Historical study links higher levels of pollution to higher mortality.
In the same northern areas of China where government used to provide free coal for heating, particulate matter in the air was 55% higher — and respiratory ailments shortened life expectancy by five years. High levels of particulates from coal burning in China’s highly polluted north may have cut more than five years from life expectancy for the 500 million people who lived there in the 1990s, scientists report today in Proceedings of the National Academy of Sciences. The study can help to forecast the health effects of pollution in present-day China — where air quality has only gotten worse — as well as in other countries.
Chinese air pollution made global headlines during the 2008 Beijing Olympics and again this winter, when particulate levels in Beijing exceeded 700 micrograms per cubic metre — more than 50 times higher than those allowed by US air-quality standards.
But prior efforts to quantify the long-term risks of living in such conditions have been problematic, says Michael Greenstone, an environmental economist at the Massachusetts Institute of Technology in Cambridge and a co-author of the latest study. That’s because earlier studies attempted to extrapolate health effects from US data, where even in the most polluted cities particulate levels are an order of magnitude lower than those found in China. Data for the health effects of high pollution levels are scarce, he says.
To fill the gap, Greenstone and his colleagues looked into the effects of a Chinese government policy that from 1950 to 1980 provided free coal for heating to people in the region north of the Huai River and the Qinling mountain range, a fairly traditional demarcation between northern and southern China.
The goal of the Huai River Policy was to provide a minimum of heating resources to those who most needed them. But in the process it accidentally provided an unintended experiment in which people north of the river were exposed to air particulate levels 55% higher than those to the south, with reported levels reaching 550 micrograms per cubic meter.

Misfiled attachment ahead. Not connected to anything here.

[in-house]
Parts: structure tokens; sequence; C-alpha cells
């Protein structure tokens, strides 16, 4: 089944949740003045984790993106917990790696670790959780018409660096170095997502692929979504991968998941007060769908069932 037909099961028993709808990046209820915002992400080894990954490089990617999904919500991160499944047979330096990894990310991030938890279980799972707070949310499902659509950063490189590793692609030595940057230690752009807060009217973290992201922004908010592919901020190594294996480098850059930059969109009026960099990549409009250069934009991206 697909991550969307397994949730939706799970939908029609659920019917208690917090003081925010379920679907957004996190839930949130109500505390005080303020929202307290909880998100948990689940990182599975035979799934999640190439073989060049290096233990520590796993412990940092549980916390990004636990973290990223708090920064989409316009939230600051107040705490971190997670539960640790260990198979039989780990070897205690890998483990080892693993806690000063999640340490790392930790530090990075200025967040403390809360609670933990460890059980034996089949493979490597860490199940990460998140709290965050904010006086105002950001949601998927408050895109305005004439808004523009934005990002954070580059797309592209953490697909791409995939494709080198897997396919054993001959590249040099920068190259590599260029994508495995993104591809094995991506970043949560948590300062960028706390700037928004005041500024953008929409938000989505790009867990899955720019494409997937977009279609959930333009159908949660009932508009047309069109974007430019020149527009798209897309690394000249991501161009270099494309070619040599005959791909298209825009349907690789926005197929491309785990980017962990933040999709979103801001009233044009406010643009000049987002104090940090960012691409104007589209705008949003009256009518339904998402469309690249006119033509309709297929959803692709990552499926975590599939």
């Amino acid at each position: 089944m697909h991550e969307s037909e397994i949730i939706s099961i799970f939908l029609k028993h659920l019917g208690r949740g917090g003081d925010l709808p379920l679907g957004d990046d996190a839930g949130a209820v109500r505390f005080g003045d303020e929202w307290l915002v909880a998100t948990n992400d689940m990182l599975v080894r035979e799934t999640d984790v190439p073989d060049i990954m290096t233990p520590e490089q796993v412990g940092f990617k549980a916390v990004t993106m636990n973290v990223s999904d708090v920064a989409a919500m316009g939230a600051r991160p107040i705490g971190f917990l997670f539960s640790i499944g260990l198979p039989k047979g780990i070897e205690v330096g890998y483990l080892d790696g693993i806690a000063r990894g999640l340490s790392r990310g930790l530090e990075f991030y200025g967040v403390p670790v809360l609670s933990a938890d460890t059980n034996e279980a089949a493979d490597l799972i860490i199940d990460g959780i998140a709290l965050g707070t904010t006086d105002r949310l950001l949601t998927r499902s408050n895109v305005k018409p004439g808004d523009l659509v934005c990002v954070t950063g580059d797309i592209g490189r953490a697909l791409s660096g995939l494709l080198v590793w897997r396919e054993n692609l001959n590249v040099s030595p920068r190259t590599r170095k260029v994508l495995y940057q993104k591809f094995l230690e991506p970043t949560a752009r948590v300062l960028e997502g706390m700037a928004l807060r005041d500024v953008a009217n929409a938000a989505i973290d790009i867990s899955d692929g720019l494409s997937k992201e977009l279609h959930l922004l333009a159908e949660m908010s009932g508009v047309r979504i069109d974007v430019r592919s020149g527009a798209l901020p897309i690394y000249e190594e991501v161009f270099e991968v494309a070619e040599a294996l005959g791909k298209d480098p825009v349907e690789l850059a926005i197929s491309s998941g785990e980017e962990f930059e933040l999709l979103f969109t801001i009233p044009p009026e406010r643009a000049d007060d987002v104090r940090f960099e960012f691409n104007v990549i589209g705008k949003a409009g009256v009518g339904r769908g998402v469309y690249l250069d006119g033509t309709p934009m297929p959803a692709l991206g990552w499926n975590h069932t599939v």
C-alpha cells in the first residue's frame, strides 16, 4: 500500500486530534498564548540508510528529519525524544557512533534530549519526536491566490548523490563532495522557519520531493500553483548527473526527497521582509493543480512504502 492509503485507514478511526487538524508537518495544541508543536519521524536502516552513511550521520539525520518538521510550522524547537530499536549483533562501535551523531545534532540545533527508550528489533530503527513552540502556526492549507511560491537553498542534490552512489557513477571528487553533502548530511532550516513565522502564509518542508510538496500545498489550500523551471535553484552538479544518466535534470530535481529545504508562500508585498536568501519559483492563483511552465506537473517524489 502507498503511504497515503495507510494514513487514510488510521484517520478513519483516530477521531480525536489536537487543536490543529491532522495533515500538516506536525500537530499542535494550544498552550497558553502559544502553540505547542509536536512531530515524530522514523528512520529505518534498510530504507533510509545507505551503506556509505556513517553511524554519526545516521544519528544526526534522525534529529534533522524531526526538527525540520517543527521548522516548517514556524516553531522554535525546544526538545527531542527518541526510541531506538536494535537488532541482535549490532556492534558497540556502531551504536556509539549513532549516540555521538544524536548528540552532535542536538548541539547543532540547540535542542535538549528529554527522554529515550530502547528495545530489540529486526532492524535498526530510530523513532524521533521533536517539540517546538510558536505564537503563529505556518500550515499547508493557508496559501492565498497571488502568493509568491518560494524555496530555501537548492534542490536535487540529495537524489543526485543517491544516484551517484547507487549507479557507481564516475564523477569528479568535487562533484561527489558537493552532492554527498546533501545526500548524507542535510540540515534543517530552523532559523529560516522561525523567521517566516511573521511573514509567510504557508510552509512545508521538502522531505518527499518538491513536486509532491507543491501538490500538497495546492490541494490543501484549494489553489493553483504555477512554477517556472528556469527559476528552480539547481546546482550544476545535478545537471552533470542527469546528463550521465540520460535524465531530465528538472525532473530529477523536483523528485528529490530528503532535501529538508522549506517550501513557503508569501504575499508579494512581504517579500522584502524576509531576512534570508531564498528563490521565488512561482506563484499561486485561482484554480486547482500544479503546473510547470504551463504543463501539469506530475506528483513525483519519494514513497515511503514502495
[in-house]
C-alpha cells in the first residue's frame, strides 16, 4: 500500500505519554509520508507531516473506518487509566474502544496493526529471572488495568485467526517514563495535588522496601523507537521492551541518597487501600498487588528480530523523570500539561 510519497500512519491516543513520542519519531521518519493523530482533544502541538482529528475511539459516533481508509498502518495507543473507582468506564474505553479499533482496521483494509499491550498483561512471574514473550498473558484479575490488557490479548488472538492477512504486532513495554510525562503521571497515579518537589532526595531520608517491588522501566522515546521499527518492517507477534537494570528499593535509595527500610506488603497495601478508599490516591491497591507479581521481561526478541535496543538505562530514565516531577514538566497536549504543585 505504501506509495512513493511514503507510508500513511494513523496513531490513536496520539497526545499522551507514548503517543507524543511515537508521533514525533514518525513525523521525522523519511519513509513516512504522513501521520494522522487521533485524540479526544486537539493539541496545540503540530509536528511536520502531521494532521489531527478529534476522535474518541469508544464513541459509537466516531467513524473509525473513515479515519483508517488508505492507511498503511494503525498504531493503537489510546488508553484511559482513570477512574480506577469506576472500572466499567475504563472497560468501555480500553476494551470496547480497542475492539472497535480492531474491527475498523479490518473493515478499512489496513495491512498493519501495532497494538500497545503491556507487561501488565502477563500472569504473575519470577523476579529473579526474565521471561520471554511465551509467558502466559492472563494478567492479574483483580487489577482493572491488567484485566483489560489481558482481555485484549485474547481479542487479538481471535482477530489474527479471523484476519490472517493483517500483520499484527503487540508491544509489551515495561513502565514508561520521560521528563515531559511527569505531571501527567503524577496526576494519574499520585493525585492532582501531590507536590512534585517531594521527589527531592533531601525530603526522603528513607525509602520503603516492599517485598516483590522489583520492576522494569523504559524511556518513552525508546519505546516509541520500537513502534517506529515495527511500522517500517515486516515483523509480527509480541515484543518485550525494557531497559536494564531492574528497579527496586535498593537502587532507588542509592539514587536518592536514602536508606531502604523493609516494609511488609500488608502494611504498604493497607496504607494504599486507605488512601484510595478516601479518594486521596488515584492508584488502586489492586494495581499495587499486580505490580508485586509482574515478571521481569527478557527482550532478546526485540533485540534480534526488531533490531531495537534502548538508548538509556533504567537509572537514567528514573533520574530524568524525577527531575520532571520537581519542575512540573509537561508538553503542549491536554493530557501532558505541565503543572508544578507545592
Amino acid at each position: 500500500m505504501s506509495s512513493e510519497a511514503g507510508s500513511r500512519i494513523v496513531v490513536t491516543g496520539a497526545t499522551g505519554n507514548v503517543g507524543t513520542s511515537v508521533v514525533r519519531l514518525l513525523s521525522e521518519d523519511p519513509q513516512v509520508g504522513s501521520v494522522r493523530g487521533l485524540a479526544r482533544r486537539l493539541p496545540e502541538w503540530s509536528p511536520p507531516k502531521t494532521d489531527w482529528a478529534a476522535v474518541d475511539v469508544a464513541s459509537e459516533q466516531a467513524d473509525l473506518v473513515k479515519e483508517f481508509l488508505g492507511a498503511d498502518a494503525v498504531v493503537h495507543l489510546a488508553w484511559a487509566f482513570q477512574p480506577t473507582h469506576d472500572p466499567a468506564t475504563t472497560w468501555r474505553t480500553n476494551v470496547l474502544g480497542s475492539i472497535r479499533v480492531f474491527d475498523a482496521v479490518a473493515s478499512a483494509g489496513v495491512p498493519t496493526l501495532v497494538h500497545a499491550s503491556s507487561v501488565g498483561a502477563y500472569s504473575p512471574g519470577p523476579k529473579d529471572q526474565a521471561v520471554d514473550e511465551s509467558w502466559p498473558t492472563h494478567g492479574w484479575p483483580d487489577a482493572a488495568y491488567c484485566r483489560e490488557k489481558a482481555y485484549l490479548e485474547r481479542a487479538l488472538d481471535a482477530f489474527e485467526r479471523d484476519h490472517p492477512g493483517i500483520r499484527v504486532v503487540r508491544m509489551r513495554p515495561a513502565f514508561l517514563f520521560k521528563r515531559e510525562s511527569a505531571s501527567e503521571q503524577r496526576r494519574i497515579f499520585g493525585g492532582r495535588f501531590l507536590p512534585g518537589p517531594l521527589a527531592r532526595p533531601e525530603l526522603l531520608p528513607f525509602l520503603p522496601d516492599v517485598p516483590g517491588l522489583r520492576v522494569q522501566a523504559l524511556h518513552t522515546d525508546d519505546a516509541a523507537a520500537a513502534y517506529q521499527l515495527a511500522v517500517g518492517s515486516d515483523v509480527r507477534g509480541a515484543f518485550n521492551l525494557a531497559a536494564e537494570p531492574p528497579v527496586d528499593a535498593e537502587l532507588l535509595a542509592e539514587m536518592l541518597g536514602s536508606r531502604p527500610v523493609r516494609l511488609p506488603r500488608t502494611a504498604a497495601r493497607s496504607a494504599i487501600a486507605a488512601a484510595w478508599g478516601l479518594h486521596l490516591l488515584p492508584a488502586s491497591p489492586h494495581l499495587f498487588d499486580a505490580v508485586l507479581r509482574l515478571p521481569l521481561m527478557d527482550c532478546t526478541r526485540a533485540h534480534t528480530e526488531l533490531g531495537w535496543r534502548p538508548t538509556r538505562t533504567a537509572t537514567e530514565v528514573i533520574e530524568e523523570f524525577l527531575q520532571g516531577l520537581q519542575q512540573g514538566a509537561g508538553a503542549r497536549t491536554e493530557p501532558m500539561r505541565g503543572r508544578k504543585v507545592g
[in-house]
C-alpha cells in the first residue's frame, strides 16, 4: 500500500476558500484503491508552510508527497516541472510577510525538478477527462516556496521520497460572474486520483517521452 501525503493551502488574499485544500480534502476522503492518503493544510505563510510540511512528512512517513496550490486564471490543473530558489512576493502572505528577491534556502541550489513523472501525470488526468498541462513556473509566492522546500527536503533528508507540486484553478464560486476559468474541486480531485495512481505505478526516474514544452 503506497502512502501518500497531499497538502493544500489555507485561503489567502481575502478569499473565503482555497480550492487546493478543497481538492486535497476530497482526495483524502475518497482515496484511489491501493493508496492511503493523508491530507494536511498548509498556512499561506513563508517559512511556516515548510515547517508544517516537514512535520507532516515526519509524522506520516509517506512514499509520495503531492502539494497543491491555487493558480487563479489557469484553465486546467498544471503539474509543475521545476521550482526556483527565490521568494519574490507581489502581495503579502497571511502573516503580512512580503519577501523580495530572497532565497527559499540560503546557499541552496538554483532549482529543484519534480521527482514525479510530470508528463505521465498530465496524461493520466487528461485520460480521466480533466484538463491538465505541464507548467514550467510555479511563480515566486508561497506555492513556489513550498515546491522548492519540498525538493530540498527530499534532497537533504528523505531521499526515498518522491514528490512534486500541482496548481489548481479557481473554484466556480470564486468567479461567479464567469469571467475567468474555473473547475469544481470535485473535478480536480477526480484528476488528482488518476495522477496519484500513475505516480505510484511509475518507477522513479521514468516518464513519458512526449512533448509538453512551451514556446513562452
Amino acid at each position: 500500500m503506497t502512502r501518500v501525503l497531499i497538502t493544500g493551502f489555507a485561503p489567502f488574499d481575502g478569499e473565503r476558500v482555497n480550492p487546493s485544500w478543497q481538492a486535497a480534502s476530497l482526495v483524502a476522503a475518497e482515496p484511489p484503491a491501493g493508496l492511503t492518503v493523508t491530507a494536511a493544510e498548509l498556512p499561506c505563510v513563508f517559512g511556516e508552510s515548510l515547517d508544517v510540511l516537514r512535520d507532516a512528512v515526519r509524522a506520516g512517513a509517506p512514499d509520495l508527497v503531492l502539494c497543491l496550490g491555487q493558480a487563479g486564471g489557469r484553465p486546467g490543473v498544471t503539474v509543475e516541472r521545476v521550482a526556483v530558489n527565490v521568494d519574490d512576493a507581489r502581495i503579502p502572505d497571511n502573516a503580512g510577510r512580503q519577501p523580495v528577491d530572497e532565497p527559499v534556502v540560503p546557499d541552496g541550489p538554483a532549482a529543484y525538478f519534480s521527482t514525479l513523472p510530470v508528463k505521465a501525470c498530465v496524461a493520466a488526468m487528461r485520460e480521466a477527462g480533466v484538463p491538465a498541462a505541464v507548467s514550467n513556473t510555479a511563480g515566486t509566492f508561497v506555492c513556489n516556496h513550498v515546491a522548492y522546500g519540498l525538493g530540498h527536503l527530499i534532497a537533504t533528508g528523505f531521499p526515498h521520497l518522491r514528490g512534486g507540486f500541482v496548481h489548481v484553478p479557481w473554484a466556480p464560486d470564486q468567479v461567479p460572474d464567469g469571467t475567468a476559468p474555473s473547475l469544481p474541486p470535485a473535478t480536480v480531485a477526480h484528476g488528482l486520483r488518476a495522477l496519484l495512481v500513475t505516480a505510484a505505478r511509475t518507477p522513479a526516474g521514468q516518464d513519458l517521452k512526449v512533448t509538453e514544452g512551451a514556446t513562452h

Adding to the impact was that during this period, Chinese citizens tended to stay in one city, breathing the same air, rather than moving away.
“There was not a lot of migration,” Greenstone says. “In fact, it was restricted by law.” Furthermore, the policy left a legacy of higher coal use north of the dividing line, where to this day homes are more likely to have coal-fired heating built decades ago.
Comparing Chinese air pollution and health data, Greenstone and colleagues found a marked jump not only in death rates, but in a single air-pollution variable — particulates — right at the Huai River line. Even more strikingly, the increased death rate north of the line was entirely due to cardiorespiratory illnesses.
Even though the study was based on data from two decades ago, the researchers say it can help to predict the health effects of the current levels of atmospheric pollution, which are even higher than in the 1990s. The finding, Greenstone says, is useful information to developing countries trying to find the balance between economic growth and environmental health. But it could also play a role in global climate-change debates.